• Reviewing changes to current speed limits in line with current national guidance in response to requests received. An example of where we have done this is at Joan Gaskell Drive in Whitianga, where the Community Board endorsed changing the speed limit from 80km to 50km, as the area had become more commercially built up from when the 80km was introduced years earlier.
  • Reviewing speed limits in response to road safety incidents raised as a result of fatalities or injury.
  • Reviewing speed limits as required in support of capital or development led road improvements.

To read the full report and to find out more about what Waka Kotahi/NZTA are doing on the State Highway roading networks, to reduce the number of fatalities and serious injuries on the roads through its Road to Zero safety initiative click here.

 

Transport Investment Plan

Our Council has endorsed a Transport Investment Plan looking at how our transport network could be used to stimulate the economy and create an increasingly prosperous district. You can read it here

The Plan identifies a list of potential initiatives/projects which could be pursued – provided it has full investment from external funding channels.These initiatives are around walking, cycling, district signage/wayfinding and a freight hub.  None of the initiatives in the Transport Plan have any budget allocated in the upcoming 2021-2031 Long Term Plan, but could be put forward for opportunities through government funding if, and when, they are made available.

The Transport Plan sits within our Economic Development’s Productivity Plan “Connected Journeys,” workstream. You can read more on the website here

 

 

Non-Financial Performance Measures 2020/2021 

We produce quarterly reports to advise our Leadership Team and our Audit and Risk Committee of how our organisation is progressing against meeting certain performance measures during the year.

The quarterly report provides an opportunity for our elected members to review progress of the levels of service as set out in our 2018-2028 Long Term Plan. Where performance is under target, there is often a need to confirm that corrective actions are in place.

  • Of the 136 measures across the organisation 65 (48%) are on track to achieve
  • 22 (16%) are achieved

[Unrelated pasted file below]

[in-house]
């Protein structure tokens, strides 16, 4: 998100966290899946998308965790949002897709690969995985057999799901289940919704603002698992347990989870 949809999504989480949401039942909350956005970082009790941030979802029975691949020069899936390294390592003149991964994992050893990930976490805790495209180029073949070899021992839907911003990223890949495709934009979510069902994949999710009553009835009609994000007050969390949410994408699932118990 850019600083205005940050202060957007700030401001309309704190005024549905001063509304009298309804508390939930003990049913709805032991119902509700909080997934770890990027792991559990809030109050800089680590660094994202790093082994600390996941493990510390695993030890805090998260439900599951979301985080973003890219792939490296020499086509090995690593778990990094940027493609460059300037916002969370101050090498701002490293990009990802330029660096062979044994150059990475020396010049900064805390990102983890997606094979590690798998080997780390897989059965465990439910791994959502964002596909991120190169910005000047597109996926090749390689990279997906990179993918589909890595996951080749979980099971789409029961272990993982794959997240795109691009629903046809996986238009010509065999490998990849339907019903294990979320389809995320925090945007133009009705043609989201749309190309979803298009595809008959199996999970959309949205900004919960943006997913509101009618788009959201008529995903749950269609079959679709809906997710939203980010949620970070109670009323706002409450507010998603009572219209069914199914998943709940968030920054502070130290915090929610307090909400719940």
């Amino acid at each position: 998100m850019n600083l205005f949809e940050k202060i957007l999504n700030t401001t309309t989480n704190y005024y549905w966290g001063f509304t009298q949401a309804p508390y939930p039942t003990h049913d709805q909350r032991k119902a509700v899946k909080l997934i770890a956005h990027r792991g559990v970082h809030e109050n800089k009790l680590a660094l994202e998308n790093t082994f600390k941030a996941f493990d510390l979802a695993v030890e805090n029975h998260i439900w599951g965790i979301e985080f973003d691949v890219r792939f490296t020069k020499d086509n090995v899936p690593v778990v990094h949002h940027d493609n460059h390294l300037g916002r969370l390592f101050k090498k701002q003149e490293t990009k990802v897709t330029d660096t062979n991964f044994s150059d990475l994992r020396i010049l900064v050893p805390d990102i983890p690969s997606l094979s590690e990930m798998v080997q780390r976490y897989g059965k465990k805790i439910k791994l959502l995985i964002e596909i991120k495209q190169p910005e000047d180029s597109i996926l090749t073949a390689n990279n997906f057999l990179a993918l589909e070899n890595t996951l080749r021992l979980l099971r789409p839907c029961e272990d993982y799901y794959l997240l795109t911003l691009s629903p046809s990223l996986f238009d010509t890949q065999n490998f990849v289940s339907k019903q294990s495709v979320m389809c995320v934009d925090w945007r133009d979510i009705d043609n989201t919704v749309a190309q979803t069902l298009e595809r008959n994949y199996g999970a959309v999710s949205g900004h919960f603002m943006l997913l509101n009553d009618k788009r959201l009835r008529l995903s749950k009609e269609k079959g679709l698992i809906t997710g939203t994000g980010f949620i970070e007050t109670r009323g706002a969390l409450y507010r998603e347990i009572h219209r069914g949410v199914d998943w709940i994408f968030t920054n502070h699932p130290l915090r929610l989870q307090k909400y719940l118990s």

• 39 (29%) are not measured this quarter.
  • There are six (4%) that are off track and four (3%) that are not achieved.
  • Where progress against these measures is off-track at the end of quarter one, our activity managers have been asked to explain why and what steps are being taken to improve this over the following quarters.

You can read the Council report here

Chief Executive Report

(Photo - Our Chief Executive, Rob Williams)

You can read the report here

Some points to note include:

  • Our operational surplus at the end of October was favourable to budget by $2million. Some of this is attributable to the phasing of budgets, and increased subsidy revenue due to increased work volumes in the roading activity.
  • Expenditure to date is also favourable to budget due to less reactive works than anticipated in the waters and coastal activities. Staff are also working hard to realise savings where possible.
  • The capital expenditure programme is behind budget largely in the roading and wastewater activities. Both variances are mainly attributable to the phasing of works.
  • Total debt has increased by $2.7 million in line with the capital works programme. Rates debtors are decreasing as expected since the beginning of the financial year and are on a par with the same period last year.
  • All Council’s borrowings are within treasury policy limits.
  • Included in the report was an update on the RMA and 3 Waters Reforms, progress on successful Provincial Growth Fund (PGF) projects and communications campaigns underway.